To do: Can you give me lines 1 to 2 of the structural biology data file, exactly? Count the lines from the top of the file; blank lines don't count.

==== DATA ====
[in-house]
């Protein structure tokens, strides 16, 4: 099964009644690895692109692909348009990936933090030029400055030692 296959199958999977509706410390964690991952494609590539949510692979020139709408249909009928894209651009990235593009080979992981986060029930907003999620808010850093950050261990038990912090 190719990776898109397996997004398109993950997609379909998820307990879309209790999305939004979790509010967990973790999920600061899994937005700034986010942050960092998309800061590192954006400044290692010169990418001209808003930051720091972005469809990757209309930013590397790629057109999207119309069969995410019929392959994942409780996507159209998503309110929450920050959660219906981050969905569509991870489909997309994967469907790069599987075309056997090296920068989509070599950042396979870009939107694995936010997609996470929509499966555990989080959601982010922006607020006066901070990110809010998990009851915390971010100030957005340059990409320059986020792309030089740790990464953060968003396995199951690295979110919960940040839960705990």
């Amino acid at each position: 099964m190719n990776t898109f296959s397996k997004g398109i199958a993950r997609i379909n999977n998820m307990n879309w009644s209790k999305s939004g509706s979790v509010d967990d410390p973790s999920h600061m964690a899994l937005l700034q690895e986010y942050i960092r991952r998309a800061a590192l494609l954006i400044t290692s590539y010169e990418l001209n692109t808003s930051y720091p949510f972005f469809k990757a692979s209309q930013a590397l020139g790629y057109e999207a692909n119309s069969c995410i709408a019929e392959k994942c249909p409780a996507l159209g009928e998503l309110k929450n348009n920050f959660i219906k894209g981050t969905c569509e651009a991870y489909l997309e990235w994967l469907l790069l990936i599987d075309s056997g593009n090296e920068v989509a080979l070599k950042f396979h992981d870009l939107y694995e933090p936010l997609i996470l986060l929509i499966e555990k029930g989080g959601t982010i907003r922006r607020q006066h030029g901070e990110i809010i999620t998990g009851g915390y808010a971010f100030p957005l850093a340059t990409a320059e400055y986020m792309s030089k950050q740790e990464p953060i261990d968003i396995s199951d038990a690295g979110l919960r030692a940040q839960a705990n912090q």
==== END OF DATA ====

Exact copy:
[in-house]
């Protein structure tokens, strides 16, 4: 099964009644690895692109692909348009990936933090030029400055030692 296959199958999977509706410390964690991952494609590539949510692979020139709408249909009928894209651009990235593009080979992981986060029930907003999620808010850093950050261990038990912090 190719990776898109397996997004398109993950997609379909998820307990879309209790999305939004979790509010967990973790999920600061899994937005700034986010942050960092998309800061590192954006400044290692010169990418001209808003930051720091972005469809990757209309930013590397790629057109999207119309069969995410019929392959994942409780996507159209998503309110929450920050959660219906981050969905569509991870489909997309994967469907790069599987075309056997090296920068989509070599950042396979870009939107694995936010997609996470929509499966555990989080959601982010922006607020006066901070990110809010998990009851915390971010100030957005340059990409320059986020792309030089740790990464953060968003396995199951690295979110919960940040839960705990």